The ACT’s Public Health Emergency Declaration has been extended by 90 days, although the use of Check In CBR will no longer be mandatory from 11:59 pm this Friday (13 May).
Instead, the app will be reborn as a health screening tool for use in settings like hospitals.
A public health emergency was first declared on 16 March 2020 and was initially in force for a period of only five days. It hasn’t been lifted since.
With this extension, its powers will end in August, although it will be reviewed every 30 days.
At the same time, ACT Government is working on new laws so it can step down from a pandemic ’emergency’ to pandemic ‘management’. Those COVID-specific laws were set to be debated earlier this year but will now go before the ACT Assembly in June.
They have been touted as providing greater human rights protections and better oversight than what’s allowed for under the emergency legislation.
Minister for Health Rachel Stephen-Smith said the extension of the emergency would mean the Chief Health Officer could continue to take necessary public health actions over winter and as COVID-19 transmission remained high.
Around 1000 COVID-19 cases are reported every day in the ACT.
“We anticipate that the upcoming winter will bring additional challenges as people spend more time indoors and the health care system deals with both COVID and influenza in the community.
“It is therefore vital the government has the ability to respond quickly should this be required over the coming months – for example, if a new variant presents an additional risk,” she said.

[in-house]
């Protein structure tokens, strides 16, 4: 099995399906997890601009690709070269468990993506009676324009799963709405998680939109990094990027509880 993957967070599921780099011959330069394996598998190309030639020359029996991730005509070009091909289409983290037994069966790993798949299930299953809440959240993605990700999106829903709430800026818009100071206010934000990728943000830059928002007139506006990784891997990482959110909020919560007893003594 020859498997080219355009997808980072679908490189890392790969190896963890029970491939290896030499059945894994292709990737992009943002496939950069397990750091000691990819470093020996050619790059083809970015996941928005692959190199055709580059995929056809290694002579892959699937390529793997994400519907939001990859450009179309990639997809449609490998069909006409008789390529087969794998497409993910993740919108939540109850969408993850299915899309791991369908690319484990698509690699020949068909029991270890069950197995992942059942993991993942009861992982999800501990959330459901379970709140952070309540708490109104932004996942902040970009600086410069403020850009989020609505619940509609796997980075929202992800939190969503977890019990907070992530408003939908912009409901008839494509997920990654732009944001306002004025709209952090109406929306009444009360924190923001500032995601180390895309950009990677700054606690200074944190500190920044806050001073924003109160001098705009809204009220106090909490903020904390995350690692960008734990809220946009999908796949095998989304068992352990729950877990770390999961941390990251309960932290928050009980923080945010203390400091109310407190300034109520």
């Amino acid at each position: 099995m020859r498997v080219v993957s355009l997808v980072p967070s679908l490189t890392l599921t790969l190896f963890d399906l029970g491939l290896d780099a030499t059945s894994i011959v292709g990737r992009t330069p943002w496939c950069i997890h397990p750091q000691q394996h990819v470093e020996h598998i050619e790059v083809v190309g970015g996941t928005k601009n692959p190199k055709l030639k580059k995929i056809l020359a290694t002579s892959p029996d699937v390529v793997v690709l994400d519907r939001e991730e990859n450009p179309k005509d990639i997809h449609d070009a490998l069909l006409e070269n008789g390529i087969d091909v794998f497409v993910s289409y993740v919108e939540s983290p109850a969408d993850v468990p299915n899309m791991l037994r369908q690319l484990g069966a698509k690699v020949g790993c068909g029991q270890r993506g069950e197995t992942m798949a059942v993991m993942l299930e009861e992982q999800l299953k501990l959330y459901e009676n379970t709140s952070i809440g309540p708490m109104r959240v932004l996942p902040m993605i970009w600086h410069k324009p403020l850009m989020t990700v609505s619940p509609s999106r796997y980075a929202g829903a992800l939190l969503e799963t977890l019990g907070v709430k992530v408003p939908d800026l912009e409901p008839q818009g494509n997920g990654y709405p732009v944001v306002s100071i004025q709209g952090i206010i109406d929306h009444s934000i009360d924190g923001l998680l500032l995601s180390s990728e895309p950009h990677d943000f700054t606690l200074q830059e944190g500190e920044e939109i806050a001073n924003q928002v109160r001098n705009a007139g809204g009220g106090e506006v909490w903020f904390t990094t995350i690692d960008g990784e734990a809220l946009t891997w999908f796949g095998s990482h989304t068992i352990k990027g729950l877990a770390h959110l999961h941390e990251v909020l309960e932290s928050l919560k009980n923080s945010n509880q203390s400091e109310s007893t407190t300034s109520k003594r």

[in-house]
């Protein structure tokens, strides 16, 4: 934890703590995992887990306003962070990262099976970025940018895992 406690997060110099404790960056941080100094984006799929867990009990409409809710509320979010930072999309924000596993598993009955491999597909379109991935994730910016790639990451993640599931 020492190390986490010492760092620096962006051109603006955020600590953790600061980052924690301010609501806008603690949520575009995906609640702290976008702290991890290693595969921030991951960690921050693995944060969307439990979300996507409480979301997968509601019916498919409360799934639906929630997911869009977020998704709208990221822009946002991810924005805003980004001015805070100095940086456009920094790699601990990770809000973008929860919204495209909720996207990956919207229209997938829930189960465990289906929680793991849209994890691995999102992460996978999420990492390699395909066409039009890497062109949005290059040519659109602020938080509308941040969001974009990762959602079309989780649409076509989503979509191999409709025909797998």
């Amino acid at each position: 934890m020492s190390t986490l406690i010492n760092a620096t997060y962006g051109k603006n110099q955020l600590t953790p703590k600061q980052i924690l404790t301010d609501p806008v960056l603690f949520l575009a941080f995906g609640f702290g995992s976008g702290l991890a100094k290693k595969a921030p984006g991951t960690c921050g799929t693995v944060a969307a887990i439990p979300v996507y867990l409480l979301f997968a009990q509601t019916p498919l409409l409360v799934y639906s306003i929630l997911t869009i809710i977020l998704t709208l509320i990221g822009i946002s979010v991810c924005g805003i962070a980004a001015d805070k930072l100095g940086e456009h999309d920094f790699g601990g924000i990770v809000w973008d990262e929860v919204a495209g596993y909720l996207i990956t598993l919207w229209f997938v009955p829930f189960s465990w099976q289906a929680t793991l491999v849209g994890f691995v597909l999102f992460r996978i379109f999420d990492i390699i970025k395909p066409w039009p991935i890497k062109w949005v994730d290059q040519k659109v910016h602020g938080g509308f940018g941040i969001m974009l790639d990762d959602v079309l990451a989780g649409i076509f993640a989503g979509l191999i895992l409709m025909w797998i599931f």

Relaxed rules, which come into effect on Friday after 11:59 pm, mean checking in will largely become a thing of the past.
Since February, it’s only been mandatory to check into settings such as pubs, clubs, nightclubs, strip clubs, brothels and non-ticketed events.
But that won’t be necessary any longer, and users of the app will also stop receiving automatic exposure notifications.
For the most part, contact tracing of positive COVID-19 cases ground to a halt in late December 2021/early January 2022 when cases increased significantly with the arrival of the Omicron variant.
The app won’t become completely obsolete as it’s been upgraded to include a new health screening tool for voluntary use by high-risk facilities and a direct link to the online form to record positive RAT results.
“The health screening tool will allow high-risk facilities such as hospitals, residential aged care facilities, disability services and correctional facilities that often have separate screening and check-in methods to use one tool to screen and automatically check-in visitors,” Ms Stephen-Smith said.
The new tool won’t be available until 20 May, and any organisation planning to use it will have to apply for a new QR code.
Canberrans are encouraged to keep the Check In CBR app downloaded on their phones.